Rexx lets you send the same message to objects that are different:

"!iH"~reverse /* Reverses the characters "!iH" to form "Hi!" */
pen~reverse /* Reverses the direction of a plotter pen */
ball~reverse /* Reverses the direction of a moving ball */

As long as each object has its own REVERSE method, REVERSE runs even if the programming implementation is different for each object. This ability to hide different functions behind a common interface is called polymorphism. As a result of information hiding, each object in the previous example knows only its own version of REVERSE. And even though the objects are different, each reverses itself as dictated by its own code.

Although the !iH object's REVERSE code is different from the plotter pen's, the method name can be the same because Rexx keeps track of the methods each object owns. The ability to reuse the same method name so that one message can initiate more than one function is another feature of polymorphism. You do not need to have several message names like REVERSE_STRING, REVERSE_PEN, REVERSE_BALL. This keeps method-naming schemes simple and makes complex programs easy to follow and modify.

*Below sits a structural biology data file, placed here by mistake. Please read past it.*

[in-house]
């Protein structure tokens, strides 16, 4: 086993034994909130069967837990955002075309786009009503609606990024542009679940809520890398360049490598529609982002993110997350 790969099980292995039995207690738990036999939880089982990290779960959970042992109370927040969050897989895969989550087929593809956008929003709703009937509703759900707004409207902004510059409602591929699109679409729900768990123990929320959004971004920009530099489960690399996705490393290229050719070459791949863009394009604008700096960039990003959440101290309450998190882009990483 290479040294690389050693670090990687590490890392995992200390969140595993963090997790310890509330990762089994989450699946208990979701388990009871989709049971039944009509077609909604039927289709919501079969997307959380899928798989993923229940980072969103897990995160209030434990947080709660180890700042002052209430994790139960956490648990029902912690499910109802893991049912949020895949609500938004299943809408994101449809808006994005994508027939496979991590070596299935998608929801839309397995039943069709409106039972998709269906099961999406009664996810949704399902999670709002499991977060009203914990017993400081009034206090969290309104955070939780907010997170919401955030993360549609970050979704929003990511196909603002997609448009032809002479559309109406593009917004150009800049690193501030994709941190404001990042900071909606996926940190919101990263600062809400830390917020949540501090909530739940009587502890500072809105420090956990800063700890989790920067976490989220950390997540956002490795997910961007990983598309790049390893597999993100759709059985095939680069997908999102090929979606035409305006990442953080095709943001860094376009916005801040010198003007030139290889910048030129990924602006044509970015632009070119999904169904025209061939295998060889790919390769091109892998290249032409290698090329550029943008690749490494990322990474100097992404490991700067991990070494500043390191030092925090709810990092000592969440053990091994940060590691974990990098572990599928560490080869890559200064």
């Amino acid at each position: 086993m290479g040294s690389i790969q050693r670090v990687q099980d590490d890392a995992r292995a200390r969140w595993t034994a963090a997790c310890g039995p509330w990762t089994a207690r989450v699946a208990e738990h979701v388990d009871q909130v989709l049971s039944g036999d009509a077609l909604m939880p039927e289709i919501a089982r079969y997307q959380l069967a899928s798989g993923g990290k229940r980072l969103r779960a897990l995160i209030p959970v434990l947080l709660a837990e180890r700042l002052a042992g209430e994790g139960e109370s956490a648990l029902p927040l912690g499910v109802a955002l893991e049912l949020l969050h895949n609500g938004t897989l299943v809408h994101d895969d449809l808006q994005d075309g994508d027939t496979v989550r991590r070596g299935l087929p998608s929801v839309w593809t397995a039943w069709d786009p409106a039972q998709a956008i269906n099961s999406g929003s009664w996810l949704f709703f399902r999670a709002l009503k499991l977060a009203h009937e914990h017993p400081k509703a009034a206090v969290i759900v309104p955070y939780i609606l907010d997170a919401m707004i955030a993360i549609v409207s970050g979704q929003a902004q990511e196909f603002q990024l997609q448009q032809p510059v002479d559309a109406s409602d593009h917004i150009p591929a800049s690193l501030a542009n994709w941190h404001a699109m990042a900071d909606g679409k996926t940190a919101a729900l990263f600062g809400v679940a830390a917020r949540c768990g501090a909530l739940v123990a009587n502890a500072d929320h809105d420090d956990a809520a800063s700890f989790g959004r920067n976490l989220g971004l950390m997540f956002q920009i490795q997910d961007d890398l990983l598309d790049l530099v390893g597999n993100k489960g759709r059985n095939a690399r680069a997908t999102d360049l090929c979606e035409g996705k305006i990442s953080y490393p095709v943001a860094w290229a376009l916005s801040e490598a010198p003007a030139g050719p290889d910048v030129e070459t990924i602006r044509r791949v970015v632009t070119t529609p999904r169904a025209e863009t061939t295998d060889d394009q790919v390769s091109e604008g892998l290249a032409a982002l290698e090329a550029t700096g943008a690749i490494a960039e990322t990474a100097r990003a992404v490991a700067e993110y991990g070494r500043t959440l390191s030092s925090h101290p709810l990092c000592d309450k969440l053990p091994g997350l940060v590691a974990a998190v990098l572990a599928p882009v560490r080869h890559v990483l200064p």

The ability to hide the various implementations of a method while leaving the interface the same illustrates polymorphism at its lowest level. On a higher level, polymorphism permits extensive code reuse.

Polymorphism involves a form of contract between two objects. One object will send a message to another object expecting a particular result. Different types of objects can implement different versions of this message as long as it fulfills the expectations of the invoking object. For example, the LOOP instruction has a form called OVER. Loop OVER will iterate over a number of elements provided by an object. For example,

myarray = .array~of("Rick", "David", "Mark")
loop name over myarray
say name

Will display the strings "Rick", "David", and "Mark", in that sequence. The LOOP OVER instruction will work with Array, List, Stem, Streams variables, etc. The LOOP instruction itself does not know anything about Arrays or Lists or Stems or Streams. The LOOP instruction specifies a contract. LOOP will send the target object the message MAKEARRAY and expects the target object to return an Array object that is used for the LOOP iteration. Any object can participate in LOOP iteration by implementing this contract. Objects that do implement the MAKEARRAY contract are polymorphic with the LOOP instruction.